Practicing through Injuries

“Practicing yoga is risky. You need to accept the risk of potential injury.” This should be added as disclaimer to anyone who is thinking about getting serious with yoga practice.

Joking aside, just like any other form of exercise, yoga can cause injury through misalignment, overuse, overstretch, or even weird movements that your body is not used to. Throughout my 5+ years of practicing yoga, I have had injures or strains on nearly every part of my body. I have hurt my shoulders trying to practice pincha mayurasana or forearm stand in the middle of the room full of 30+ people during my very expensive teacher training. I have also just recovered from a very lengthy back pain from trying to go too deep into backbend when I just started ashtanga practice, which require some drop backs to wheel pose. Now, I am in the middle of a new form of injury – a pain in my posterior shoulder / upper back. This one is very annoying because I could barely do a push up, and if you are familiar with yoga, you would know that chaturanga / half push up is a very common part of all styles of practice.


Fortunately (or not), I still can continue my handstand practice, and, to my surprise, there have been some progress even! For example, I managed to do some handstand transitions, which require a long and stable hold.

I managed to get more stable access to scorpion handstand (handstand with back bend).

Also, I started to feel a little more mobile and flexible in getting into a heels-over-head pose.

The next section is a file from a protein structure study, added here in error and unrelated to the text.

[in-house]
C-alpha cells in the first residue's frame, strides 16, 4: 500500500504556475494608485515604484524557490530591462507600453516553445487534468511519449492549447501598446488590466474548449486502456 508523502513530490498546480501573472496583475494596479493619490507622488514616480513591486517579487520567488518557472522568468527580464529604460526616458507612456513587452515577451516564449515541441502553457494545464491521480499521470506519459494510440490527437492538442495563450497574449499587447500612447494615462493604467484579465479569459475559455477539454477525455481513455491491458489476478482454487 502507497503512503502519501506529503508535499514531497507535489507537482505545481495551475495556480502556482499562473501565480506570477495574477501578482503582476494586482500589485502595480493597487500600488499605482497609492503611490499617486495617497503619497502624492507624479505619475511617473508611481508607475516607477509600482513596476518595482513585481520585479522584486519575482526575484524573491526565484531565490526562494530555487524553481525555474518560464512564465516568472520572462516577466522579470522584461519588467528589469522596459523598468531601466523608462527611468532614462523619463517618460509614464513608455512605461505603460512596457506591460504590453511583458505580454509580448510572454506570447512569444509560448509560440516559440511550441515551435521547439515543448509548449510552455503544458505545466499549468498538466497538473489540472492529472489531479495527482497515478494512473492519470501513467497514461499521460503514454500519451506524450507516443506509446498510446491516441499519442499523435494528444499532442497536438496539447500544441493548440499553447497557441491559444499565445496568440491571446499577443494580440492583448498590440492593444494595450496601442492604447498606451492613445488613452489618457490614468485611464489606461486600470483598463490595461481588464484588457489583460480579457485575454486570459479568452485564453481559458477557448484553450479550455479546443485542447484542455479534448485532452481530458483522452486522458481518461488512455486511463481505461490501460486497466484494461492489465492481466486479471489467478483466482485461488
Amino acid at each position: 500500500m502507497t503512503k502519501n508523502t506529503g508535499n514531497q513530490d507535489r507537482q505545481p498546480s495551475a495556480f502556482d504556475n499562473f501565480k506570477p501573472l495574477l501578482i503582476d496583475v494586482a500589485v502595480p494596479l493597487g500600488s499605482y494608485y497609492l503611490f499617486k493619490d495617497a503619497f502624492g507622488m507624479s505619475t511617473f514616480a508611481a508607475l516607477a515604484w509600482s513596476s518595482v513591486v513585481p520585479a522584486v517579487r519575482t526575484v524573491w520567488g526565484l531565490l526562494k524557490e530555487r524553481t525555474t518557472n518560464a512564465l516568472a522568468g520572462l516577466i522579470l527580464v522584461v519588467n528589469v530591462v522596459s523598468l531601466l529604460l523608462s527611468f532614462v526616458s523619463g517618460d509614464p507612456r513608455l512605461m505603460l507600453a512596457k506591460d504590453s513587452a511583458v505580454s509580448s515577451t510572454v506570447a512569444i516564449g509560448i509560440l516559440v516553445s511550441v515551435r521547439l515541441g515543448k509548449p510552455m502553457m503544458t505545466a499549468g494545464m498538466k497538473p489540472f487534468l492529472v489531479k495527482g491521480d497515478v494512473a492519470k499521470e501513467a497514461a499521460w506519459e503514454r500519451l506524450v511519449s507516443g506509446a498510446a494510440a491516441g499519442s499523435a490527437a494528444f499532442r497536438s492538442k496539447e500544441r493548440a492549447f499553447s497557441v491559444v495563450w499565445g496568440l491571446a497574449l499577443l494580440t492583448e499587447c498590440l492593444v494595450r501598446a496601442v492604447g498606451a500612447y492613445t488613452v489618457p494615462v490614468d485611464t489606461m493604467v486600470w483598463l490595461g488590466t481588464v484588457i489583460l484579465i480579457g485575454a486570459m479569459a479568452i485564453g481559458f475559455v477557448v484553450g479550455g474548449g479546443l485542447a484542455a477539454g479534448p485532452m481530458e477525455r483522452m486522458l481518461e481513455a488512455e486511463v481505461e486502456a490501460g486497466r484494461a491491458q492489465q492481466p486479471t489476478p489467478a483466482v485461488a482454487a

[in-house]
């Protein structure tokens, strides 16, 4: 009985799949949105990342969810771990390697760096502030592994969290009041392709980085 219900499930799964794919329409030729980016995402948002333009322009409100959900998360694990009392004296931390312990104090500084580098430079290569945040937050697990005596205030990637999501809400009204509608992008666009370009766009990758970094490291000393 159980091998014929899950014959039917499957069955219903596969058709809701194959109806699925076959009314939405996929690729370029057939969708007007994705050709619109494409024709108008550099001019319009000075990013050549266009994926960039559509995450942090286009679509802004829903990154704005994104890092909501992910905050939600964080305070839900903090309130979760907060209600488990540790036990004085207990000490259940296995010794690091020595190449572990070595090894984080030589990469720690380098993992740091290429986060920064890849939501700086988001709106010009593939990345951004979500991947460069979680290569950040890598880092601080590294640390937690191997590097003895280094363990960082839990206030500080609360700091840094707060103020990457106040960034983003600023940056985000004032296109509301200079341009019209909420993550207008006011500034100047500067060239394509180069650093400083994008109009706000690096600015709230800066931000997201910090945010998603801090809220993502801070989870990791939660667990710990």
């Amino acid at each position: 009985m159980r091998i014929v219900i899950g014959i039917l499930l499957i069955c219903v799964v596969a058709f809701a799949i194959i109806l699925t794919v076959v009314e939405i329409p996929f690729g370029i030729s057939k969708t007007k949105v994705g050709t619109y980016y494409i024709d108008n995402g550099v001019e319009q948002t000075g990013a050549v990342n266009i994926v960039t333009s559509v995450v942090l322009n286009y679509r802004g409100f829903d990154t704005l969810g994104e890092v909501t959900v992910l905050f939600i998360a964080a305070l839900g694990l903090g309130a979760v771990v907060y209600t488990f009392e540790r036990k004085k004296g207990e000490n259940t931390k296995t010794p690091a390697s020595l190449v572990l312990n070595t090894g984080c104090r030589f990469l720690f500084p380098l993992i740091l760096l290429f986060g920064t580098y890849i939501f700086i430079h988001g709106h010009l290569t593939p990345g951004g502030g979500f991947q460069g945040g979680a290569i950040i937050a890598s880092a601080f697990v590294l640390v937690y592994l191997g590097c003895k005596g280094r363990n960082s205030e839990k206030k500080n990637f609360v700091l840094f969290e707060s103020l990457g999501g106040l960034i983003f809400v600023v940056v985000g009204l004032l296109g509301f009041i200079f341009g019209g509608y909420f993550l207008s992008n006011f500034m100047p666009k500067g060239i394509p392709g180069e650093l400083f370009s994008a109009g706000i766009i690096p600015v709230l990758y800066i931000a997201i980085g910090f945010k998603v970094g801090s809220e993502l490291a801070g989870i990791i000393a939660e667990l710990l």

I have made a lot of adjustments to my practice however. For example, instead of going into a full chaturanga dandasana, I went for half (knees down) or even skipped entirely to upward-facing dog. I even skipped all the jump-backs during my personal ashtanga practice as it put a lot of pressure on my back / shoulders. This is what I could do in order to still be able to have my exercise while not causing more injury. I am also quite proud of myself when Kru Beau, my ashtanga teacher, told me that I’m approaching this correctly.


The reason that I’m writing this now is, of course, apart from trying to practicing my handwriting (I started writing this on paper), to provide myself with a few notes:

  • Injury is not a reason to stop practicing completely, but rather scaling back on parts of practice that may worsen the pain

  • Injury may also offer an opportunity to deepen the practice on other parts of the body that may have been neglected. Often times, strains, inflammations, and soreness are caused by over-pushing or too much attention to that particular part of the body

  • You may re-emerge stronger or more flexible. Prime example: I heard a snap in my hamstring once during my hanumanasana practice, and it hurt for a while. However, in the process, my split was also deeper. There is rainbow after a cloudy sky.

  • There is no shame in scaling back your practice. Strong soldiers have battle scars. Although this is not frequently discussed, most of strong practitioners that I know have had their bouts of injured period.

Even with all that said, there is no denying that being injured sucks... big time. However, there is still some comfort in knowing some ways to live with and some potential light, even brighter maybe, at the end of the tunnel.

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